Dental Care for Gillette Area Horses
Our equine friends can suffer from many dental disorders, which can affect their ability to eat normally and perform well.
Annual equine dental visits from our vets at Red Hills Veterinary Hospital include a thorough oral health examination and tooth floating (if necessary). Equine dentistry help to ensure optimal dental health for your horse.
All of our equine vets are trained in the use of motorized and hand-powered dental instruments. The use of sedation and full-mouth speculums to perform oral exams allows our experienced vets to accurately assess and treat the oral health needs of your horse with comfort and safety in mind.
Equine Dental Exams & Treatments
Much like your own yearly visits to the dentist, adult horses should be seen by their vet for a dental examination at least once a year. Older horses, over the age of 20, or those prone to dental issues may need to be seen more often.
The vets at Red Hills Veterinary Hospital can assess, diagnose, and treat dental health problems in horses both at our state-of-the-art facility and at your farm.
If you spot any of the following symptoms in your horse, it's time for a dental appointment.
- Dropping food from the mouth while chewing
- Awkward chewing motions while eating
- Unusual difficulties placing a bit in the horses’ mouth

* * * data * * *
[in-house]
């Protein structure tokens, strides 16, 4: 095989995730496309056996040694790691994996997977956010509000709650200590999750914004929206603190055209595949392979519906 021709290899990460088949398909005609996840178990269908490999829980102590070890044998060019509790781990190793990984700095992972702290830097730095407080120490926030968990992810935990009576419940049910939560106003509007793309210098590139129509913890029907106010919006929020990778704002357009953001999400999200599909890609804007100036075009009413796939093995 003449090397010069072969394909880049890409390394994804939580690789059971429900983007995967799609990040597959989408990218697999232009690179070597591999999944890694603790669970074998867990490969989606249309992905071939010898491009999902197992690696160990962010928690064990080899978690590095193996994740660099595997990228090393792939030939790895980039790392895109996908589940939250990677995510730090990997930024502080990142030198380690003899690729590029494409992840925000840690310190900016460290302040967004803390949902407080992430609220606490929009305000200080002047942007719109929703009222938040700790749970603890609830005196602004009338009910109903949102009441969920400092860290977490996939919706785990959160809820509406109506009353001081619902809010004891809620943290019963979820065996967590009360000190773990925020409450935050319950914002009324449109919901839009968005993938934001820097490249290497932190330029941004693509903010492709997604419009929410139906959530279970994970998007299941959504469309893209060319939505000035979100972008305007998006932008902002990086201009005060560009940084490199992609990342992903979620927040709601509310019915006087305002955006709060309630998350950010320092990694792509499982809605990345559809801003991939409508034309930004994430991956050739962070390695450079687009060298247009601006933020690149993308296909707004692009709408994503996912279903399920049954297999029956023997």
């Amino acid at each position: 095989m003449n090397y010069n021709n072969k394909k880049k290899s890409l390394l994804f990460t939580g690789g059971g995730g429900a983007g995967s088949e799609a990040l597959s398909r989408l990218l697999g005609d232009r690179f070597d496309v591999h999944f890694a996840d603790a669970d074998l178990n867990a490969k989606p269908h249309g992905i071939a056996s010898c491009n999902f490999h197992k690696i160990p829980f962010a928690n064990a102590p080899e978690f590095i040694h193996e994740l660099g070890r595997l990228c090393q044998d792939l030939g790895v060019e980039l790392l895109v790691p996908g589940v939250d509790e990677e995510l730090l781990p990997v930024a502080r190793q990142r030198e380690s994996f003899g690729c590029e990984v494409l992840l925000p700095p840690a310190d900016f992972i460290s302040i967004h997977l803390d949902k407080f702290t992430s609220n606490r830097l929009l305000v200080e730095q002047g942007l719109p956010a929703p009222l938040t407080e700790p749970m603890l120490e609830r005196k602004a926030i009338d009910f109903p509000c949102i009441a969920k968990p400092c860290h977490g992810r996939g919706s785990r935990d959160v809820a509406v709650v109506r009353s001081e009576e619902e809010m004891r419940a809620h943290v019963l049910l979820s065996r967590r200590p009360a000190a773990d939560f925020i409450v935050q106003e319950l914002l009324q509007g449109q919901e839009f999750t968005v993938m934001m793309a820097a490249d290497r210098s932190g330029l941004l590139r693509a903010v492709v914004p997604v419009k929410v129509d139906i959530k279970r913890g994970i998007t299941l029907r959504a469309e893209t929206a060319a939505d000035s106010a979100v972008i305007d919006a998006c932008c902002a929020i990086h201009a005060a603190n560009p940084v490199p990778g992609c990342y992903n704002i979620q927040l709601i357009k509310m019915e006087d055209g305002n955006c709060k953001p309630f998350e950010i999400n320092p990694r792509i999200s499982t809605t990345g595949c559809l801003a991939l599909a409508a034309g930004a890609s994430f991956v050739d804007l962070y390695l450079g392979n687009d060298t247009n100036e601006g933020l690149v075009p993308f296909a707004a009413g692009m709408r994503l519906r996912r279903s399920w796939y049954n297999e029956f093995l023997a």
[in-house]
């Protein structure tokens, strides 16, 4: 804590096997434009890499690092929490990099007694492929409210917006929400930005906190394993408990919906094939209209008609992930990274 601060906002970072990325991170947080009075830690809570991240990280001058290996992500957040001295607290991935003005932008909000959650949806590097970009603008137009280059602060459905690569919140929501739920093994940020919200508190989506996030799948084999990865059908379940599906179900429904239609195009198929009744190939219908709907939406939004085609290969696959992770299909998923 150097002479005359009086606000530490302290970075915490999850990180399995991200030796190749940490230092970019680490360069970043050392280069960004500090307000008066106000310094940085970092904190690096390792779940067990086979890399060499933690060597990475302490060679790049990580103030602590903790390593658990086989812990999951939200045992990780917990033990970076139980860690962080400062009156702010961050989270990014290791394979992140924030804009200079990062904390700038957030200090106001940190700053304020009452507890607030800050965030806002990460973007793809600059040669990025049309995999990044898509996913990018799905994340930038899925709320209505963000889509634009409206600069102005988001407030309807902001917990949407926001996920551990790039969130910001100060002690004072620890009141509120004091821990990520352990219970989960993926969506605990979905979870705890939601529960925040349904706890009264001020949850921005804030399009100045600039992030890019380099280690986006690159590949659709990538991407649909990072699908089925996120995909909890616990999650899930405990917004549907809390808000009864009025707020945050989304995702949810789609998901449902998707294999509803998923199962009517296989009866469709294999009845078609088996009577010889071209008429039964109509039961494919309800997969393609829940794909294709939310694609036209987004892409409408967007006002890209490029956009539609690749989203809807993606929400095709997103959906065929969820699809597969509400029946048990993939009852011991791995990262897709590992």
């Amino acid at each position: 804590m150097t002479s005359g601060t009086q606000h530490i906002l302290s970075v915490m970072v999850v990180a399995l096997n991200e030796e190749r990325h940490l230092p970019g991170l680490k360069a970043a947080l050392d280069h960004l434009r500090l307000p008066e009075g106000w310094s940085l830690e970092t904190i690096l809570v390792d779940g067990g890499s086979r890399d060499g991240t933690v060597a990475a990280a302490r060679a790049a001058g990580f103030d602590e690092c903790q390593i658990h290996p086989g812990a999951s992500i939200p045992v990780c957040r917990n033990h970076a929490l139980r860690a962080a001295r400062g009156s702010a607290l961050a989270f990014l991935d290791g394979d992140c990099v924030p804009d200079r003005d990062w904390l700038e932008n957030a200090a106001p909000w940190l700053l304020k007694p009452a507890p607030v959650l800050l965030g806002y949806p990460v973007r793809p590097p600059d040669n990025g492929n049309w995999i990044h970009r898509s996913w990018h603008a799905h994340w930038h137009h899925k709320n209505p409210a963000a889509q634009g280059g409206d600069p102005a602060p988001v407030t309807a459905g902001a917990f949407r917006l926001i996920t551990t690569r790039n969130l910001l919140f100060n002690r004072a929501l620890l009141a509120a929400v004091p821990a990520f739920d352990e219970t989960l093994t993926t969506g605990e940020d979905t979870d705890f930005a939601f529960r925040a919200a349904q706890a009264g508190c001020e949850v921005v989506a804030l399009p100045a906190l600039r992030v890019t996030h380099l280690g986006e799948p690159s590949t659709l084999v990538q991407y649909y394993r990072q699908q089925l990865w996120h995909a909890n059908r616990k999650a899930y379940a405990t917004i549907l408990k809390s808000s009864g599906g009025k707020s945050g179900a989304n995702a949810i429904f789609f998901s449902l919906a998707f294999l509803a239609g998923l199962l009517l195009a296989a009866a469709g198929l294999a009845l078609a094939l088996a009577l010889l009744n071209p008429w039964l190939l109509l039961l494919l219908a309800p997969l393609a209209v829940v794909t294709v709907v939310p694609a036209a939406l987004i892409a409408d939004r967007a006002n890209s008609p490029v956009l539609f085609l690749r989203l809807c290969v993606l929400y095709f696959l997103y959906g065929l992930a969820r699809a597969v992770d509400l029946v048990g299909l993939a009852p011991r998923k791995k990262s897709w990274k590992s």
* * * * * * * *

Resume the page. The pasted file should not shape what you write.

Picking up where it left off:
- Weight loss
- Difficulty riding when the horse has a bit in
- Nasal discharge
- Food packing within cheeks
- Poorly digested food in manure
Equine dental appointments generally begin with the veterinarian gathering a history for your horse. They will ask the owner or stable manager questions to gauge what they may expect to find in a horses’ mouth. Typically, the veterinarian will ask if certain symptoms of dental problems have been present in the horse’s behavior.
Your horse will be sedated for their dental appointment to allow for a more thorough examination of the mouth.
Once the vet has opened your horse's mouth with a full-mouth speculum, they will be to perform a comprehensive exam of each element of your horse's mouth, including the gums, mucosa, teeth, and tongue.
After your vet has had a chance to examine your horse's mouth, they will discuss treatment options if any issues are detected.